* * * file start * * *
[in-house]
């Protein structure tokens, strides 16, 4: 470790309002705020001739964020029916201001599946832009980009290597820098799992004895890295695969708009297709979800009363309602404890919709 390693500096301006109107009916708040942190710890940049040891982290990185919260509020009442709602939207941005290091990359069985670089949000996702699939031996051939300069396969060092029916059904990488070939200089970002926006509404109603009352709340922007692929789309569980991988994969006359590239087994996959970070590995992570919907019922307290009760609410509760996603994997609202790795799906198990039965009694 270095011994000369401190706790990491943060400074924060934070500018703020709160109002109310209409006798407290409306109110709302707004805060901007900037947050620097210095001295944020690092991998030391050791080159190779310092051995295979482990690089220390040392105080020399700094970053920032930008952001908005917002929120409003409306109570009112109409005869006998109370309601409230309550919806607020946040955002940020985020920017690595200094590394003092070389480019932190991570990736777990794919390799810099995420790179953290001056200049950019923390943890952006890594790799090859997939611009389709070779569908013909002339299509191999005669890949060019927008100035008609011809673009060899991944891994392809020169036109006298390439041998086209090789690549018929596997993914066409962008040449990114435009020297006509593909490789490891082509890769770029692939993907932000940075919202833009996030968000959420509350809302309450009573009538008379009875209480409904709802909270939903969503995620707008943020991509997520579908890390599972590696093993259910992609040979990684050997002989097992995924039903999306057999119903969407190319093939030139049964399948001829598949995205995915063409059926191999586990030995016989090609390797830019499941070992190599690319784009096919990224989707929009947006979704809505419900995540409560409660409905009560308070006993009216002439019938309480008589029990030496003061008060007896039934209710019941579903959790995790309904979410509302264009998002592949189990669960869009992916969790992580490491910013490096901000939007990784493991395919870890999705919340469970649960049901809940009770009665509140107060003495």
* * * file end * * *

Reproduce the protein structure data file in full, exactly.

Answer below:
[in-house]
């Protein structure tokens, strides 16, 4: 470790309002705020001739964020029916201001599946832009980009290597820098799992004895890295695969708009297709979800009363309602404890919709 390693500096301006109107009916708040942190710890940049040891982290990185919260509020009442709602939207941005290091990359069985670089949000996702699939031996051939300069396969060092029916059904990488070939200089970002926006509404109603009352709340922007692929789309569980991988994969006359590239087994996959970070590995992570919907019922307290009760609410509760996603994997609202790795799906198990039965009694 270095011994000369401190706790990491943060400074924060934070500018703020709160109002109310209409006798407290409306109110709302707004805060901007900037947050620097210095001295944020690092991998030391050791080159190779310092051995295979482990690089220390040392105080020399700094970053920032930008952001908005917002929120409003409306109570009112109409005869006998109370309601409230309550919806607020946040955002940020985020920017690595200094590394003092070389480019932190991570990736777990794919390799810099995420790179953290001056200049950019923390943890952006890594790799090859997939611009389709070779569908013909002339299509191999005669890949060019927008100035008609011809673009060899991944891994392809020169036109006298390439041998086209090789690549018929596997993914066409962008040449990114435009020297006509593909490789490891082509890769770029692939993907932000940075919202833009996030968000959420509350809302309450009573009538008379009875209480409904709802909270939903969503995620707008943020991509997520579908890390599972590696093993259910992609040979990684050997002989097992995924039903999306057999119903969407190319093939030139049964399948001829598949995205995915063409059926191999586990030995016989090609390797830019499941070992190599690319784009096919990224989707929009947006979704809505419900995540409560409660409905009560308070006993009216002439019938309480008589029990030496003061008060007896039934209710019941579903959790995790309904979410509302264009998002592949189990669960869009992916969790992580490491910013490096901000939007990784493991395919870890999705919340469970649960049901809940009770009665509140107060003495």